Your ‘dimorphic’ observations are of surpassing interest—and great importance.10 You will really inaugurate a new era of observation, in Botany. Instead of fiddling about the varieties or species of Rubus & Rosa &c—the Country Botanists—an honest & intelligent class—will find, that there is a new avenue of observation opened to them, which will yield them a real reward—and at the same time advance Science. What you mention to me, of your present puzzle, is of great interest—but I am sorry to say that I cannot contribute a fact to you, in reference to what you tell me of your observation on the Melastomas.11 When the mind has been unstrung for 8 or 10 years, from Botanical observations many facts—pass out of recollection12

With kindest regards | My Dear Darwin | Yours very Sinly | H Falconer


The year is established by the relationship between this letter and the letter to Hugh Falconer, 5 [and 6] January [1863].
In the letter to Hugh Falconer, 5 [and 6] January [1863], CD condemned Richard Owen for his ‘lies and mean conduct’ over the priority dispute regarding Elephas columbi (see letter to J. D. Hooker, 3 January [1863] and n. 1). He also commended Falconer’s ‘unruffled’ response in Falconer 1863a, pp. 46–9.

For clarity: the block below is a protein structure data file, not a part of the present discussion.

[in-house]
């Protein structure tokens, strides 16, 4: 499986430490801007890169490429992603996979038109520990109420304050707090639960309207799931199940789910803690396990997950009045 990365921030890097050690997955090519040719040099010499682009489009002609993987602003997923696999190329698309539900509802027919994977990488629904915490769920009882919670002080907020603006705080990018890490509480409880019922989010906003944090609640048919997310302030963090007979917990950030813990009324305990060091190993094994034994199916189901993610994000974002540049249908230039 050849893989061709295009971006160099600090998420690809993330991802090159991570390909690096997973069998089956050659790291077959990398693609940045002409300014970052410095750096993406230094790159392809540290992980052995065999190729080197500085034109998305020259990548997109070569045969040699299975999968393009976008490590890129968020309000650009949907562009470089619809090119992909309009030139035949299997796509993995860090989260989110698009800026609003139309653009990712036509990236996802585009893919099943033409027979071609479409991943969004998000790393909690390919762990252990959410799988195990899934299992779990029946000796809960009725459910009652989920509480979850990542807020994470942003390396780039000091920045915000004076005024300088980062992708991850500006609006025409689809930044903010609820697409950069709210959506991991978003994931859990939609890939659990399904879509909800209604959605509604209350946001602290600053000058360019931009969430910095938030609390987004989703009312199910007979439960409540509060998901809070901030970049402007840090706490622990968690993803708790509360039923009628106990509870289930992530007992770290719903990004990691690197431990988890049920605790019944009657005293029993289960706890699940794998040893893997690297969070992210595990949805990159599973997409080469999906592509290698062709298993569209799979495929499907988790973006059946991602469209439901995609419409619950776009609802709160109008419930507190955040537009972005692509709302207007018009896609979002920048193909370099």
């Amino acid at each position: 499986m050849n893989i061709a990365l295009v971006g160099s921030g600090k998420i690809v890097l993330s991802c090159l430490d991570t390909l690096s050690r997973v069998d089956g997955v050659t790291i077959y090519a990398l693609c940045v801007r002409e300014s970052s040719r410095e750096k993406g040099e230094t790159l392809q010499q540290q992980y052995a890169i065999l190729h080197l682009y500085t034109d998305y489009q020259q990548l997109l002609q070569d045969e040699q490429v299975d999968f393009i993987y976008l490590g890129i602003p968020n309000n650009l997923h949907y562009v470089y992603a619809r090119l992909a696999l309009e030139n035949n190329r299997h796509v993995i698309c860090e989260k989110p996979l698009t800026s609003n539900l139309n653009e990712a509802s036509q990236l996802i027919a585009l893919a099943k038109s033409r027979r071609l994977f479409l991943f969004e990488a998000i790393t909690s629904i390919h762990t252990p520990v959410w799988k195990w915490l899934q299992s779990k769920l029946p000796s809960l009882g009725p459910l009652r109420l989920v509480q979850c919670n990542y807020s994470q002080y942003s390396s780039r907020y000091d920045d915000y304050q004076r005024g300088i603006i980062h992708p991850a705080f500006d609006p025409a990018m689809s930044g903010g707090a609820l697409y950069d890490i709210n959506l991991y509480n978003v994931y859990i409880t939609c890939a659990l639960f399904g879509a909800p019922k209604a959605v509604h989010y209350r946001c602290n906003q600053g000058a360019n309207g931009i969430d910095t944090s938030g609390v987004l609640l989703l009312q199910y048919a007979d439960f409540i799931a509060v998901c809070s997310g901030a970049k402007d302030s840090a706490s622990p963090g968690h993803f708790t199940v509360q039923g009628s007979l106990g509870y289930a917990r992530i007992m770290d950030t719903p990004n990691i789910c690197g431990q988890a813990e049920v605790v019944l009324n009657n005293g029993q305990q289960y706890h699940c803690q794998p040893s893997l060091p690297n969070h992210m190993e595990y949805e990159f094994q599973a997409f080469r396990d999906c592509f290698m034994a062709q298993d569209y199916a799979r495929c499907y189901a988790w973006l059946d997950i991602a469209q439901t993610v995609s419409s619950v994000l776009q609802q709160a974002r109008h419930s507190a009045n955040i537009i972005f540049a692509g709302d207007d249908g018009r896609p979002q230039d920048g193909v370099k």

Falconer had named the specimen Elephas columbi, and argued that Owen’s attribution of the name E. texianus disregarded the evidence that the fossil species had ranged from Georgia, in the southern United States, to Mexico. Falconer also felt that Owen and his protégé, Charles Carter Blake, had inadequately and imperfectly described the dental characteristics of the specimen (see Falconer 1863a, p. 49). See also letter to J. D. Hooker, 3 January [1863] and nn. 1–10.